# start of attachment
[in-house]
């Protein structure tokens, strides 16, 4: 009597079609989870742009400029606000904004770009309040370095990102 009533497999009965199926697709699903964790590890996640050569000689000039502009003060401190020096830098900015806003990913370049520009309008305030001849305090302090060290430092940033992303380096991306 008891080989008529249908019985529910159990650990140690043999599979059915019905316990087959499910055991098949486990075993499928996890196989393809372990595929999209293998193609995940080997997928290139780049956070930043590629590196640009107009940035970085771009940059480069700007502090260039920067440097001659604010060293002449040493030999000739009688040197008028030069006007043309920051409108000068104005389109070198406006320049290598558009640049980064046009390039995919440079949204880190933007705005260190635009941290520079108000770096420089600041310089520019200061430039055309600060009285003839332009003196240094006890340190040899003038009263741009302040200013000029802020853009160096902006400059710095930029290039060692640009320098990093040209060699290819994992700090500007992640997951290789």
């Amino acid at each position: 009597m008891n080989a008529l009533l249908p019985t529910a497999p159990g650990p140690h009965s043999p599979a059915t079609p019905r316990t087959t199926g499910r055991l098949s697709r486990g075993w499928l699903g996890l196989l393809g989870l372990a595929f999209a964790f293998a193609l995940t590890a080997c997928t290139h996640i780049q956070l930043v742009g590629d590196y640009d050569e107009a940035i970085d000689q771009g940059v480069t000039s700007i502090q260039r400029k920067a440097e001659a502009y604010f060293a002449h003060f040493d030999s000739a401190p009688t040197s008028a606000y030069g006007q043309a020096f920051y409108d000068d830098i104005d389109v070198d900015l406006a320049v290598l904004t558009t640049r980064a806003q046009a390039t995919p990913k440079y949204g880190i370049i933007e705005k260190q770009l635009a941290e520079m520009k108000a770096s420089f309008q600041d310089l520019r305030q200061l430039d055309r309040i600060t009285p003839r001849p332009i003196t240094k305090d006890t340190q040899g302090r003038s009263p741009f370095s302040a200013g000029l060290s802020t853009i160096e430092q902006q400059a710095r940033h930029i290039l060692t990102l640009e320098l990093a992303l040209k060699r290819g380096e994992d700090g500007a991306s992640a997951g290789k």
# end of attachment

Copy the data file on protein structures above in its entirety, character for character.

[in-house]
């Protein structure tokens, strides 16, 4: 009597079609989870742009400029606000904004770009309040370095990102 009533497999009965199926697709699903964790590890996640050569000689000039502009003060401190020096830098900015806003990913370049520009309008305030001849305090302090060290430092940033992303380096991306 008891080989008529249908019985529910159990650990140690043999599979059915019905316990087959499910055991098949486990075993499928996890196989393809372990595929999209293998193609995940080997997928290139780049956070930043590629590196640009107009940035970085771009940059480069700007502090260039920067440097001659604010060293002449040493030999000739009688040197008028030069006007043309920051409108000068104005389109070198406006320049290598558009640049980064046009390039995919440079949204880190933007705005260190635009941290520079108000770096420089600041310089520019200061430039055309600060009285003839332009003196240094006890340190040899003038009263741009302040200013000029802020853009160096902006400059710095930029290039060692640009320098990093040209060699290819994992700090500007992640997951290789």
């Amino acid at each position: 009597m008891n080989a008529l009533l249908p019985t529910a497999p159990g650990p140690h009965s043999p599979a059915t079609p019905r316990t087959t199926g499910r055991l098949s697709r486990g075993w499928l699903g996890l196989l393809g989870l372990a595929f999209a964790f293998a193609l995940t590890a080997c997928t290139h996640i780049q956070l930043v742009g590629d590196y640009d050569e107009a940035i970085d000689q771009g940059v480069t000039s700007i502090q260039r400029k920067a440097e001659a502009y604010f060293a002449h003060f040493d030999s000739a401190p009688t040197s008028a606000y030069g006007q043309a020096f920051y409108d000068d830098i104005d389109v070198d900015l406006a320049v290598l904004t558009t640049r980064a806003q046009a390039t995919p990913k440079y949204g880190i370049i933007e705005k260190q770009l635009a941290e520079m520009k108000a770096s420089f309008q600041d310089l520019r305030q200061l430039d055309r309040i600060t009285p003839r001849p332009i003196t240094k305090d006890t340190q040899g302090r003038s009263p741009f370095s302040a200013g000029l060290s802020t853009i160096e430092q902006q400059a710095r940033h930029i290039l060692t990102l640009e320098l990093a992303l040209k060699r290819g380096e994992d700090g500007a991306s992640a997951g290789k």